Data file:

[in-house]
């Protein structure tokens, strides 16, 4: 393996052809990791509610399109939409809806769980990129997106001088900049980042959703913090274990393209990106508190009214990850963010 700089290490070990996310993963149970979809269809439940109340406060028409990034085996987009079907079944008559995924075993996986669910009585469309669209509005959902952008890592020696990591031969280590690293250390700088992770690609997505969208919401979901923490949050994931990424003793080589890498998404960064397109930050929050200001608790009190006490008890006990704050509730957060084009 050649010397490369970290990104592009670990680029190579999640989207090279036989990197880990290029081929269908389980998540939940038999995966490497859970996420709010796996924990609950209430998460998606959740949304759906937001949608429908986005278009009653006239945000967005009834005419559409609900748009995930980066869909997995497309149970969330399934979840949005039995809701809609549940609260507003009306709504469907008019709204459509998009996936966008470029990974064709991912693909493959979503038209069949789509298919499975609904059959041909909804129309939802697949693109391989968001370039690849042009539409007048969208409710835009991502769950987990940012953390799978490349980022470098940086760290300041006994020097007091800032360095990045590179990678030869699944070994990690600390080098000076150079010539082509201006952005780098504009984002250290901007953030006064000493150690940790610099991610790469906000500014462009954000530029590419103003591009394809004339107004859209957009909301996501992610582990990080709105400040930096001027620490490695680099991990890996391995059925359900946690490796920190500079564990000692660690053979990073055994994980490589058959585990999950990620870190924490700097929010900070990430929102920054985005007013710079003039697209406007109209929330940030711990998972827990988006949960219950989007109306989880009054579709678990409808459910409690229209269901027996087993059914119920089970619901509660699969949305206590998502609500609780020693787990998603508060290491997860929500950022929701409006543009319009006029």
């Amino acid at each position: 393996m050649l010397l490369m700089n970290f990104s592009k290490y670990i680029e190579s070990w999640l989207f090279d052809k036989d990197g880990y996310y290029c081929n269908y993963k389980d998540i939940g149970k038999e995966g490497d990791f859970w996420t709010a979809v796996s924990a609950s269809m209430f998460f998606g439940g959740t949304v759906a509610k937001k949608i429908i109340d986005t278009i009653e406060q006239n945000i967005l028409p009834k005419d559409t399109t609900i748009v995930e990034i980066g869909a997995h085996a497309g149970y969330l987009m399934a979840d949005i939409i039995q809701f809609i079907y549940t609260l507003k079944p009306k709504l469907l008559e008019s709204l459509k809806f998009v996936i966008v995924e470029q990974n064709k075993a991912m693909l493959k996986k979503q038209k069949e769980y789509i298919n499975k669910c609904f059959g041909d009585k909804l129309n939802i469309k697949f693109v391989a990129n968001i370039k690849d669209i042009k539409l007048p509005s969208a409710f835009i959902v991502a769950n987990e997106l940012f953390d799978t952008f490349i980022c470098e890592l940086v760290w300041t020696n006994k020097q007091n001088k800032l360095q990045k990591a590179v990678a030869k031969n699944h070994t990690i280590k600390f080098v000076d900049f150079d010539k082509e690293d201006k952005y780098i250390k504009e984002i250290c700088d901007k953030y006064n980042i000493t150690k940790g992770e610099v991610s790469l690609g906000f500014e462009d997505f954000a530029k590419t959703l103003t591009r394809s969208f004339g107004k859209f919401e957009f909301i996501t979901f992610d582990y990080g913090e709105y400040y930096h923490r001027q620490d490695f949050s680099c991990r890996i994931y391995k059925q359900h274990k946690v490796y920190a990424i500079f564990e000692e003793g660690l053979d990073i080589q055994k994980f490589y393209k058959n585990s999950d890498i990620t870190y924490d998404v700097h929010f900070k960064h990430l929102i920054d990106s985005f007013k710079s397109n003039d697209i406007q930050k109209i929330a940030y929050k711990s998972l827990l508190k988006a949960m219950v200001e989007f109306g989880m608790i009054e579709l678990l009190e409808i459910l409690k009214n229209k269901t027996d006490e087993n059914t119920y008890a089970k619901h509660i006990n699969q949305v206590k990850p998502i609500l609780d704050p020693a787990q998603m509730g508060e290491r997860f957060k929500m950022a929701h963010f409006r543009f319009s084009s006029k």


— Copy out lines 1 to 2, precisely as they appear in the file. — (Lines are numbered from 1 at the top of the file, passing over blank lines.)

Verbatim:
[in-house]
């Protein structure tokens, strides 16, 4: 393996052809990791509610399109939409809806769980990129997106001088900049980042959703913090274990393209990106508190009214990850963010 700089290490070990996310993963149970979809269809439940109340406060028409990034085996987009079907079944008559995924075993996986669910009585469309669209509005959902952008890592020696990591031969280590690293250390700088992770690609997505969208919401979901923490949050994931990424003793080589890498998404960064397109930050929050200001608790009190006490008890006990704050509730957060084009 050649010397490369970290990104592009670990680029190579999640989207090279036989990197880990290029081929269908389980998540939940038999995966490497859970996420709010796996924990609950209430998460998606959740949304759906937001949608429908986005278009009653006239945000967005009834005419559409609900748009995930980066869909997995497309149970969330399934979840949005039995809701809609549940609260507003009306709504469907008019709204459509998009996936966008470029990974064709991912693909493959979503038209069949789509298919499975609904059959041909909804129309939802697949693109391989968001370039690849042009539409007048969208409710835009991502769950987990940012953390799978490349980022470098940086760290300041006994020097007091800032360095990045590179990678030869699944070994990690600390080098000076150079010539082509201006952005780098504009984002250290901007953030006064000493150690940790610099991610790469906000500014462009954000530029590419103003591009394809004339107004859209957009909301996501992610582990990080709105400040930096001027620490490695680099991990890996391995059925359900946690490796920190500079564990000692660690053979990073055994994980490589058959585990999950990620870190924490700097929010900070990430929102920054985005007013710079003039697209406007109209929330940030711990998972827990988006949960219950989007109306989880009054579709678990409808459910409690229209269901027996087993059914119920089970619901509660699969949305206590998502609500609780020693787990998603508060290491997860929500950022929701409006543009319009006029």